After the unexpected events of Friday’s final set, the festival is given the thumbs up to continue into the weekend, with shoegaze legends Ride easing punters into the early afternoon. Offering up a real mix of old and new tracks, the band also earmark the start of an altogether more ‘grown up’ indie day. Following them, Editors are still out to impress with their breed of soaring electronic-infused rock – frontman Tom Smith still running around the stage, throwing almost witchy shapes for the entire thing - but it’s the joyful familiarity of their ‘The Back Room’ tracks that really cut through today.
Fresh from the release of their dreamy debut ‘Reasons To Dream’ – quite literally, with the album only landing on the shelves the previous day – whenyoung look to be having a wonderful time airing their new tracks over on the second stage. Boasting a sense of contagious enthusiasm, the likes of ‘Never Let Go’ and ‘The Others’ are even more powerful prospects on stage, with their messages feeling more potent and poignant than ever.
Back at the Main Stage, the rain may have been coming down for the most of the afternoon, but The Vaccines pack more than enough punch to chase away any dampness. A band who revel on festival stages, there’s something insatiable about the pace of their set; from the near-iconic sway of opener ‘Your Love Is My Favourite Band’ to still-chaotic frenzy of ‘Wreckin’ Bar (Ra Ra Ra)’, Justin and co. sure do know how to put on a show. Unsurprisingly, old favourites are still met with fervent cheers, and the likes of ‘Handsome’ and ‘I Can’t Quit’ sound huge; tailor-made for messy Saturday nights such as tonight. In contrast, Noel Gallagher’s High Flying Birds’ headline set seems to soundtrack a different kind of attitude: opener of ‘Fort Knox’ is a dense, multi-layered affair of swirling guitars and mesmerising chanting, while ‘Holy Mountain’ sees him veering back into much more classic, straight-down-the-line territory. Obviously, there are a selection of Oasis hits thrown in along the way - going some way to explain why Noel is here headlining – but the exuberant energy whipped up during The Vaccines’ set before him is nowhere to be seen.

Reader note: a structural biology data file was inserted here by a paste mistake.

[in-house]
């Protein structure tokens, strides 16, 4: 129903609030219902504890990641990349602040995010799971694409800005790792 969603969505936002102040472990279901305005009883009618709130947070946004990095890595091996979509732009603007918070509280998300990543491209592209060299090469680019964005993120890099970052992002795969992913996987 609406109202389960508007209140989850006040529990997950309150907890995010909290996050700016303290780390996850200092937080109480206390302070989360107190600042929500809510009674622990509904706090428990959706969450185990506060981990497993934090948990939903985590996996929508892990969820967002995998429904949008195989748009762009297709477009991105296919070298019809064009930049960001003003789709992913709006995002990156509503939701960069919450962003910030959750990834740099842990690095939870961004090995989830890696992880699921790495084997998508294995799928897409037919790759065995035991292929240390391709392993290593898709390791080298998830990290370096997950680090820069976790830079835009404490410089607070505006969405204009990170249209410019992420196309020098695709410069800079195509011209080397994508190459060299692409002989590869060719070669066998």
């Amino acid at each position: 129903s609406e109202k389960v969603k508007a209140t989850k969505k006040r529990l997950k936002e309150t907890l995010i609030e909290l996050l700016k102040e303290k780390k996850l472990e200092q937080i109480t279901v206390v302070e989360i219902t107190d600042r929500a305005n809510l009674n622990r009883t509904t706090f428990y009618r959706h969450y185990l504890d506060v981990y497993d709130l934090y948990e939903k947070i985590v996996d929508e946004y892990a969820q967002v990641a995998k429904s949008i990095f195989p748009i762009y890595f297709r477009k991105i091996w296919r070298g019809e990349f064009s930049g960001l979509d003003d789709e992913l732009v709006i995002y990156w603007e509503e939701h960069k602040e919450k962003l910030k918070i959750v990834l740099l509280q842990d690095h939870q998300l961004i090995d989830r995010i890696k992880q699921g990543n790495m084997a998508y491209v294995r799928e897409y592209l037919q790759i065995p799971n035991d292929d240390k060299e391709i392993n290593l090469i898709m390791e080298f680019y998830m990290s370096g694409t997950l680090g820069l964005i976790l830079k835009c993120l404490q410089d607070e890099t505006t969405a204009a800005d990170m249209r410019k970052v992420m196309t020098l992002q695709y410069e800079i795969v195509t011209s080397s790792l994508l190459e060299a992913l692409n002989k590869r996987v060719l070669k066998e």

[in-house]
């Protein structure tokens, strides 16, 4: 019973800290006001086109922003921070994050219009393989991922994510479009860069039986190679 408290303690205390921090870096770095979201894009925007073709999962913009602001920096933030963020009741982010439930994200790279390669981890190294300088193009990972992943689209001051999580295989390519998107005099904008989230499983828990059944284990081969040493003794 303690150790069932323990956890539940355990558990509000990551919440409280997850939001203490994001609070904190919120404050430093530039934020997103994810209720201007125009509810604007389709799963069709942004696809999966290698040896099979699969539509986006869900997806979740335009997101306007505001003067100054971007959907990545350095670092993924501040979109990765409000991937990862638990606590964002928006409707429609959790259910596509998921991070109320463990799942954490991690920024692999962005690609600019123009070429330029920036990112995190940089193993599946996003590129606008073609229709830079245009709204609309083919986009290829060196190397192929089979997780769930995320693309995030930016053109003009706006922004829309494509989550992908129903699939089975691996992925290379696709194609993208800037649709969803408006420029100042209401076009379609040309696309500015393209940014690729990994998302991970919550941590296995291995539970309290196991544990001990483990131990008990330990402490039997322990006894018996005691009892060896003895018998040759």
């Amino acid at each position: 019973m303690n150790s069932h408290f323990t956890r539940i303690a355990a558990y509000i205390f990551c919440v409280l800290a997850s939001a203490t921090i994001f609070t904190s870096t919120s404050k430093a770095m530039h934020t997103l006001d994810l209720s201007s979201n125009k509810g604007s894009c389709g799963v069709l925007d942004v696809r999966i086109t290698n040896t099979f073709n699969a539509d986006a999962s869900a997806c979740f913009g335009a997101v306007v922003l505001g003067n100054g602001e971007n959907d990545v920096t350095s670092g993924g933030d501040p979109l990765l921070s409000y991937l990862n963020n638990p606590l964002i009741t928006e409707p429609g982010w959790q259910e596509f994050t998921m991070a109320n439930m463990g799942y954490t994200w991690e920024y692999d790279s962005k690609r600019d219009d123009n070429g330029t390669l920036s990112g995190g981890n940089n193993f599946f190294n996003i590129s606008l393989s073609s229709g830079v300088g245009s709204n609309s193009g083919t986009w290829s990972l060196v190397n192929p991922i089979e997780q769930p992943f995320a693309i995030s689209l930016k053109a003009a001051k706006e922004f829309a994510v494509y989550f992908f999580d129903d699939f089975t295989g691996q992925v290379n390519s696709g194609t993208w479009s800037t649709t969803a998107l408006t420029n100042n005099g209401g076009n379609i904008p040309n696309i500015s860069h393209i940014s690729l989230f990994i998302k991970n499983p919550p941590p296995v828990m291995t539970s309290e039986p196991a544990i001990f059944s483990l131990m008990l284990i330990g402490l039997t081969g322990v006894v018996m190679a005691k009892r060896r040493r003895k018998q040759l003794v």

As the final day gets under way, the presence of this evening’s headliner can be felt throughout. With a walkway jutting out the stage in prep for Stereophonics’ epically-long closing slot tonight – which, if you’re a fan is undoubtably a delight; for anyone else, maybe less so – it becomes the focus of many a performance today. While Yonaka’s Theresa Jarvis struts out onto it confidently while showcasing an array of the band’s new, scorched offerings, it’s chart-topping champion Lewis Capaldi who audibly wonders if he’s actually allowed on it.
Despite the array of huge acts who have graced the bill this weekend, it’s indeed the Glaswegian singer who attracts the biggest crowd of the weekend, crowd members swaying to every word and giggling uncontrollably at his crude – and genuinely very funny - jokes. With just one album under his belt, it’s an almost insane feat but fair play to him, he knows how to work the ginormous Geordie crowd.
It’s up to the brilliant Johnny Marr to really cap things off though. Both a personable geezer who just wants to see his audience having a good time, and - obv - a bit of an icon, he manages to strike a perfect balance this evening. Diverting between his own solo tracks and interspersing his set with anthems from The Smiths, his is a set that comes packed with a giddy sense of nostalgia, without being too overwrought. Granted, he may not boast the vocals that we’ve become so used to over the years, but there really is something special about hearing the glorious chords of ‘This Charming Man’ and ‘There Is A Light That Never Goes Out’ so many years on, and having them still sound so enchanting.